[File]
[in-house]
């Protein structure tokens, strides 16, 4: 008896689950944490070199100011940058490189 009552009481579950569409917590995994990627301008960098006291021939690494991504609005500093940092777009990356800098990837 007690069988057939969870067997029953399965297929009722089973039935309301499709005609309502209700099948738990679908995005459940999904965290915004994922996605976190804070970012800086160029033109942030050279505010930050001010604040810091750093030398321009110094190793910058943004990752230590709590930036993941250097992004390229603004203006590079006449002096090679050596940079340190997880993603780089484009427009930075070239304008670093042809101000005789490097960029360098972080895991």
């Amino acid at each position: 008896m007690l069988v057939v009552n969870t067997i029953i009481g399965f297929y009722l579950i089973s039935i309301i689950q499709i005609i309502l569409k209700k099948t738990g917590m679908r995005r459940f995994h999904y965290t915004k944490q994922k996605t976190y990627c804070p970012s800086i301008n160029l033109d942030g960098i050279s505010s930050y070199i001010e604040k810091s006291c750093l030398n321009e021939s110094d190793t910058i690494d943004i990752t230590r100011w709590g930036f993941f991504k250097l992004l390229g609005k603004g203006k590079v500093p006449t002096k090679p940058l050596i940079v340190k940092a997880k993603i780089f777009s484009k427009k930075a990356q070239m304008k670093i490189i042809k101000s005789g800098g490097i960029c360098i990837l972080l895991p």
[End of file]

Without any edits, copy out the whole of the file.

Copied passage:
[in-house]
């Protein structure tokens, strides 16, 4: 008896689950944490070199100011940058490189 009552009481579950569409917590995994990627301008960098006291021939690494991504609005500093940092777009990356800098990837 007690069988057939969870067997029953399965297929009722089973039935309301499709005609309502209700099948738990679908995005459940999904965290915004994922996605976190804070970012800086160029033109942030050279505010930050001010604040810091750093030398321009110094190793910058943004990752230590709590930036993941250097992004390229603004203006590079006449002096090679050596940079340190997880993603780089484009427009930075070239304008670093042809101000005789490097960029360098972080895991």
């Amino acid at each position: 008896m007690l069988v057939v009552n969870t067997i029953i009481g399965f297929y009722l579950i089973s039935i309301i689950q499709i005609i309502l569409k209700k099948t738990g917590m679908r995005r459940f995994h999904y965290t915004k944490q994922k996605t976190y990627c804070p970012s800086i301008n160029l033109d942030g960098i050279s505010s930050y070199i001010e604040k810091s006291c750093l030398n321009e021939s110094d190793t910058i690494d943004i990752t230590r100011w709590g930036f993941f991504k250097l992004l390229g609005k603004g203006k590079v500093p006449t002096k090679p940058l050596i940079v340190k940092a997880k993603i780089f777009s484009k427009k930075a990356q070239m304008k670093i490189i042809k101000s005789g800098g490097i960029c360098i990837l972080l895991p």